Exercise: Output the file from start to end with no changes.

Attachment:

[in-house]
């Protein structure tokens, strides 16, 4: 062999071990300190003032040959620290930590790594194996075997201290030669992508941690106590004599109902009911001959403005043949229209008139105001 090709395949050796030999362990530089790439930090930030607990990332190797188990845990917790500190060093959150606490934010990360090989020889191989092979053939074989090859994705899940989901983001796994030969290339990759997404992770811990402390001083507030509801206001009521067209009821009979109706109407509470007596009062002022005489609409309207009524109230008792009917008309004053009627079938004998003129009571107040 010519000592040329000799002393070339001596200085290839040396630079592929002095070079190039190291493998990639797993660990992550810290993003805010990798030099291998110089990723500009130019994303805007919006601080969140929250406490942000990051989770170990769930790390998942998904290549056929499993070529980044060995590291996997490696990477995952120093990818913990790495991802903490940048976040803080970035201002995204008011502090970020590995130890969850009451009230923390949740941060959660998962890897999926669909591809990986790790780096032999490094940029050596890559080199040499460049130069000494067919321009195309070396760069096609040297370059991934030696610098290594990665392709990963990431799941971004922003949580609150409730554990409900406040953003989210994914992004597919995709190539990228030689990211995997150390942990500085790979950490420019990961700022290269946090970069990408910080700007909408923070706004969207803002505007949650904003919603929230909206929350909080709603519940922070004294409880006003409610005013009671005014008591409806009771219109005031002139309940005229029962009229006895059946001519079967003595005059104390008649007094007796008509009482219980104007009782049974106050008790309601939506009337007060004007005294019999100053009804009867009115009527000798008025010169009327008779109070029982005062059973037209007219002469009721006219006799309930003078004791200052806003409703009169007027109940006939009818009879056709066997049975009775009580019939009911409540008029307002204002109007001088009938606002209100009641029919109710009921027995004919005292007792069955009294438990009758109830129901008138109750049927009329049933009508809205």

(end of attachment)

[in-house]
């Protein structure tokens, strides 16, 4: 062999071990300190003032040959620290930590790594194996075997201290030669992508941690106590004599109902009911001959403005043949229209008139105001 090709395949050796030999362990530089790439930090930030607990990332190797188990845990917790500190060093959150606490934010990360090989020889191989092979053939074989090859994705899940989901983001796994030969290339990759997404992770811990402390001083507030509801206001009521067209009821009979109706109407509470007596009062002022005489609409309207009524109230008792009917008309004053009627079938004998003129009571107040 010519000592040329000799002393070339001596200085290839040396630079592929002095070079190039190291493998990639797993660990992550810290993003805010990798030099291998110089990723500009130019994303805007919006601080969140929250406490942000990051989770170990769930790390998942998904290549056929499993070529980044060995590291996997490696990477995952120093990818913990790495991802903490940048976040803080970035201002995204008011502090970020590995130890969850009451009230923390949740941060959660998962890897999926669909591809990986790790780096032999490094940029050596890559080199040499460049130069000494067919321009195309070396760069096609040297370059991934030696610098290594990665392709990963990431799941971004922003949580609150409730554990409900406040953003989210994914992004597919995709190539990228030689990211995997150390942990500085790979950490420019990961700022290269946090970069990408910080700007909408923070706004969207803002505007949650904003919603929230909206929350909080709603519940922070004294409880006003409610005013009671005014008591409806009771219109005031002139309940005229029962009229006895059946001519079967003595005059104390008649007094007796008509009482219980104007009782049974106050008790309601939506009337007060004007005294019999100053009804009867009115009527000798008025010169009327008779109070029982005062059973037209007219002469009721006219006799309930003078004791200052806003409703009169007027109940006939009818009879056709066997049975009775009580019939009911409540008029307002204002109007001088009938606002209100009641029919109710009921027995004919005292007792069955009294438990009758109830129901008138109750049927009329049933009508809205």